Susannah was recommended to visit Koh Samet, a ‘stunning’ island located a few hours east of Bangkok.

After returning to St Albans, she told the Herts Advertiser that it was a, “fantastic adventure. We stuck with our plan, which was to have no plan at all, and used the recommendations from the ‘Our Tribe Travels’ community.

“After we were hit with a bad weather system in Nai Yang, we travelled back to Bangkok and spent two days exploring the city. As the weather was far better in the east of the country we decided to take a local bus to the port of Ban Phe and jump on the local ferry to Koh Samet, a stunning small island that is favoured by Bangkok locals. It’s a real gem.”

She said that Alfred also loved backpacking, “because he has been brought up with travel”.

Susannah has visited 44 countries so far and says that while travelling is her passion there have, of course, been a few hurdles. These include, after severe travel delays, wandering around with backpacks trying to find accommodation at 1am, when “everything was closed”.

But the family travels on transport that locals use and eats at the places patronised by residents.

Susannah explained: “For us, if we come away from a destination and haven’t got under the skin of it, I don’t feel like I have done it properly.”

Advice for alternative family travel from Susannah Cery:

• Pack light. When you are carrying your rucksack daily, the lighter the better. Some internal flight companies only allow 16kg per bag, so if you can limit your main bag to this you will avoid excess baggage charges.

• Be flexible and go with the flow, as this gives you the freedom to explore other hidden gems recommended by travellers you meet on your journey. But, if you are not comfortable doing this, consider making reservations through online service booking.com which gives you the freedom to cancel bookings without getting penalised.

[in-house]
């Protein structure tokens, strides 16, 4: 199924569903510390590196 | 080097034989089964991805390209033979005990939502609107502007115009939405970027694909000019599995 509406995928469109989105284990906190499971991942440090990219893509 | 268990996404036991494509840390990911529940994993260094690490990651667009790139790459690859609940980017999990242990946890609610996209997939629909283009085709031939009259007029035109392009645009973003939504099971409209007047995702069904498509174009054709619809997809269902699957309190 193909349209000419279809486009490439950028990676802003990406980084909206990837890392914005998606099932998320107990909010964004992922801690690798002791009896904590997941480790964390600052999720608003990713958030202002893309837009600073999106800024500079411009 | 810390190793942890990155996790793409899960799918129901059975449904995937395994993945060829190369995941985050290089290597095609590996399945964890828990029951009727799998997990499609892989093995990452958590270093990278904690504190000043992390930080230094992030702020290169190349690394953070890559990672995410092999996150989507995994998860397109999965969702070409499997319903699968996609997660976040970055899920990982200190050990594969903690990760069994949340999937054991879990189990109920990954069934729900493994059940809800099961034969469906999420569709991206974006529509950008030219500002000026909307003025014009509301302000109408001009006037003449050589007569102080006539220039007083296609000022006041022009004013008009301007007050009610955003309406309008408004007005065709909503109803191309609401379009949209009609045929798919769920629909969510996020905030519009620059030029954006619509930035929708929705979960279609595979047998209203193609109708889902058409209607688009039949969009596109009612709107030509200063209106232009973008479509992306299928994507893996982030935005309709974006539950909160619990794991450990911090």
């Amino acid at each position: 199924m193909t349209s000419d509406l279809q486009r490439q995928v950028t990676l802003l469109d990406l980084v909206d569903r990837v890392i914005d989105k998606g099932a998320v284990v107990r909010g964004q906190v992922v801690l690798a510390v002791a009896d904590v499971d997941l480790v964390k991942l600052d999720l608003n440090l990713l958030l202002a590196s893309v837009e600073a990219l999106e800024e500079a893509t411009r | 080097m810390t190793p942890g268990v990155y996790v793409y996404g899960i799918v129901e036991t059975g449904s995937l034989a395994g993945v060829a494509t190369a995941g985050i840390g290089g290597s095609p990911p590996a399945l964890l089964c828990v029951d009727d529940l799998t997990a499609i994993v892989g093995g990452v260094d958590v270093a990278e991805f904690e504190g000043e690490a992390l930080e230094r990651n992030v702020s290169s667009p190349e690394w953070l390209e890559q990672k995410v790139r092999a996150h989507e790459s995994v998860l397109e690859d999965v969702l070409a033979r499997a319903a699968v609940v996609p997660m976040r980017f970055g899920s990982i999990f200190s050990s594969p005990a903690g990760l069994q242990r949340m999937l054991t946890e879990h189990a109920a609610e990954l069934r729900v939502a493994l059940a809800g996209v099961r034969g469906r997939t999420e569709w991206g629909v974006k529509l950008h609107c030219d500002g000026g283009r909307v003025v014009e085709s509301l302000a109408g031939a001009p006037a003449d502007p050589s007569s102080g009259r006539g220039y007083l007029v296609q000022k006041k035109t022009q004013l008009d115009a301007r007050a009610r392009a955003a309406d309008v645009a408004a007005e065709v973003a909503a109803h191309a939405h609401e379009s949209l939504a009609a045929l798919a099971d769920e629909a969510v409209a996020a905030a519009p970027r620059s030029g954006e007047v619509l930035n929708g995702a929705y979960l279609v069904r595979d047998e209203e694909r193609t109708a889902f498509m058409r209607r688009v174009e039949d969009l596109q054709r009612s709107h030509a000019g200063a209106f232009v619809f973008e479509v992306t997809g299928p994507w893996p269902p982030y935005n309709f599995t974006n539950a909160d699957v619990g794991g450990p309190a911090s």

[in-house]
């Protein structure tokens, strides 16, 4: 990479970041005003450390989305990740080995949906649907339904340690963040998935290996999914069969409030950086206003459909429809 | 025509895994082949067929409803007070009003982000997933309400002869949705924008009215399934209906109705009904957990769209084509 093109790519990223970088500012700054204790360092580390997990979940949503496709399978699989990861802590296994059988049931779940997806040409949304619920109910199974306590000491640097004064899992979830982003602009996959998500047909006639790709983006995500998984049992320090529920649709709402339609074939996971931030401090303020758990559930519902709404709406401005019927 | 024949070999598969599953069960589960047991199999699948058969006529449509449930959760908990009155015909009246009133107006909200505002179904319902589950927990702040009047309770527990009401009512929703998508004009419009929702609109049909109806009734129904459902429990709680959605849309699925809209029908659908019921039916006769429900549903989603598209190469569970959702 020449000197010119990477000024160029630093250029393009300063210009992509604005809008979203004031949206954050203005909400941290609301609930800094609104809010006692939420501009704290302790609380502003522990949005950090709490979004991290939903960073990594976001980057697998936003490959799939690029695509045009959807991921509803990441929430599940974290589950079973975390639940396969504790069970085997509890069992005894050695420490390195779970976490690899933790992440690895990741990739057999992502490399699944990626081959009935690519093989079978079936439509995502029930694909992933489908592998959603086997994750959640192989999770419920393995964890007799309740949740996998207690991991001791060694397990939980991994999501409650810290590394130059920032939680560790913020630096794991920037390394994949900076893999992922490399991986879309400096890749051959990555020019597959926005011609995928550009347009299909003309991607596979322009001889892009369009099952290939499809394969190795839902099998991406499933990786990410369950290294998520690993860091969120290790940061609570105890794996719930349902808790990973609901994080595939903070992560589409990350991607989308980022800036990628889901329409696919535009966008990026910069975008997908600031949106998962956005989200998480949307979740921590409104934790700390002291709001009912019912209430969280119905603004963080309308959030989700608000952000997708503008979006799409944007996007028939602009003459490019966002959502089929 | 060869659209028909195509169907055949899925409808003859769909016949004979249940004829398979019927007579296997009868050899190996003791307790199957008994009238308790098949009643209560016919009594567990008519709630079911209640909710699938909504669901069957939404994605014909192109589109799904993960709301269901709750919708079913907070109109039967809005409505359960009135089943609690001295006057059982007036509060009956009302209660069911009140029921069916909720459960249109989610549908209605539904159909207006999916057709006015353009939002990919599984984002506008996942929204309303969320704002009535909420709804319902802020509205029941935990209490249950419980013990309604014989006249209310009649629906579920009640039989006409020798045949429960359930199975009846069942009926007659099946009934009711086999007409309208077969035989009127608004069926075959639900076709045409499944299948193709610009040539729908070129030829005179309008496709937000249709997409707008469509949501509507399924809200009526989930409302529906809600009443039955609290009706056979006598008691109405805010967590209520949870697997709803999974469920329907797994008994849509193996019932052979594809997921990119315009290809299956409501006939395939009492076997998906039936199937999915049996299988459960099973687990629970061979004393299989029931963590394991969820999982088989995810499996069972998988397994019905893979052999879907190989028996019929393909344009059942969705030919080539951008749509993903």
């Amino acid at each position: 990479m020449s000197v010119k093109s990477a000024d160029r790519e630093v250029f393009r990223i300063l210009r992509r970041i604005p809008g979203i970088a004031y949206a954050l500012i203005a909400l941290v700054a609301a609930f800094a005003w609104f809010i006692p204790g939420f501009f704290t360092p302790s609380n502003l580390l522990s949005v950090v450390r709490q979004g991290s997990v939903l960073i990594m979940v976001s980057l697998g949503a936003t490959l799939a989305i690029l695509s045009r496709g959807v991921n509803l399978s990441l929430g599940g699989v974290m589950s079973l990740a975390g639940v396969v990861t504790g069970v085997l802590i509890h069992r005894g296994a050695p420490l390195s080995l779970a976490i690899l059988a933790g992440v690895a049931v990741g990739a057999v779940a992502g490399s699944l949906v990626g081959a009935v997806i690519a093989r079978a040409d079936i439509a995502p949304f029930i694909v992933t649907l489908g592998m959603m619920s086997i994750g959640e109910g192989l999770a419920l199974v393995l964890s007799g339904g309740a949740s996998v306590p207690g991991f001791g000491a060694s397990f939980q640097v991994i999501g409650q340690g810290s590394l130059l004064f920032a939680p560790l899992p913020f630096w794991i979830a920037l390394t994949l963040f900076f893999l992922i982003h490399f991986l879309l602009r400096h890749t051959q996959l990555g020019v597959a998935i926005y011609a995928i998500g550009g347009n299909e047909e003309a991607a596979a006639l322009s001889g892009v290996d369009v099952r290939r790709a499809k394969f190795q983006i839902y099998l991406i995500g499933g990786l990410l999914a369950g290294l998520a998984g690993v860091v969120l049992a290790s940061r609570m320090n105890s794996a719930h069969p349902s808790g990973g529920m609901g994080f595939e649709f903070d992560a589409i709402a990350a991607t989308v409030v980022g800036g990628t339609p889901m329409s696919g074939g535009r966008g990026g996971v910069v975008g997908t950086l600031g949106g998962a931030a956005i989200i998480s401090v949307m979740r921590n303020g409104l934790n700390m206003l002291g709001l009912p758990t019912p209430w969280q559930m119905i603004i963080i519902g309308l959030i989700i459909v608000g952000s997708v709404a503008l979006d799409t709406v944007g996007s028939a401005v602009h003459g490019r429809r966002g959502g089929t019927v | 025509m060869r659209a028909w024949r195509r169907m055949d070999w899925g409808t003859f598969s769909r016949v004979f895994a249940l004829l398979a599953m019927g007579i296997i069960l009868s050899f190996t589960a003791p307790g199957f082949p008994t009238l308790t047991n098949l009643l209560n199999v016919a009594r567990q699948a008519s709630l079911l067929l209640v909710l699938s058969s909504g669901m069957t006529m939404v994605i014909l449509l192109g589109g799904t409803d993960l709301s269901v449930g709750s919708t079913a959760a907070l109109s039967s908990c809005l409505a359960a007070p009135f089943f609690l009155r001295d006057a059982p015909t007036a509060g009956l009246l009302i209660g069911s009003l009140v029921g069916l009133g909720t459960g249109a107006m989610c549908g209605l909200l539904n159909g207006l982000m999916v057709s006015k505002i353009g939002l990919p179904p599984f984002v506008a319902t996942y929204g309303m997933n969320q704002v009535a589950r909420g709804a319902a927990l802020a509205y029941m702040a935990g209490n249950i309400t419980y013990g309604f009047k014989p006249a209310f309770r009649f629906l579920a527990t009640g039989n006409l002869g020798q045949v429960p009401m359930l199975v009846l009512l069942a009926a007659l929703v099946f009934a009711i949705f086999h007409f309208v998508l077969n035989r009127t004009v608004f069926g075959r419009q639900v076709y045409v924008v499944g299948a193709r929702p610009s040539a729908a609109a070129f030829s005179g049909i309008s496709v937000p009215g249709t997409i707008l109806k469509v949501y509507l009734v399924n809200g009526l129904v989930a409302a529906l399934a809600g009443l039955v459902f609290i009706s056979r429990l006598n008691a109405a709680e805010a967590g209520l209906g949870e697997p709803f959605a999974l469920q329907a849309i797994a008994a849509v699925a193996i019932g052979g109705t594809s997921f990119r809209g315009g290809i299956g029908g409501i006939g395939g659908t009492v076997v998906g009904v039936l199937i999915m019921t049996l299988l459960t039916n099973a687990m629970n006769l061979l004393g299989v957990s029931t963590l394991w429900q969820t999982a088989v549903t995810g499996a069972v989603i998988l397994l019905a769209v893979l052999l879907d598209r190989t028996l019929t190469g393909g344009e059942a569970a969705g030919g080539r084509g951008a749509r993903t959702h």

• Go Local - avoid taking tourist transport and use local buses and trains instead. The cost difference is huge and having interaction with local families enhances your travel experience.

• Cost savings - if you are heading to a big city as part of your trip, sign up to Groupon a few weeks before you leave. You can often find substantial discounts on entrance fees to family attractions.

• For more advice see Our Tribe Travels on Facebook, or read Susannah’s blog: https://ourtribetravels.com

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I should probably have taken the hint! Walking out into the garden recently an unprecedented flock of thirty or more crows raucously greeted me from the treetops at the bottom of my garden. Cawing and croaking these big, black birds clung clumsily to the top most branches and twigs, jostling and flapping to stay balanced in a constant flurry of feathers. There is always something ominous about crows – they are after all carrion crows, the vultures of the bird world – always watching for scraps and weakness that might mean their next meal.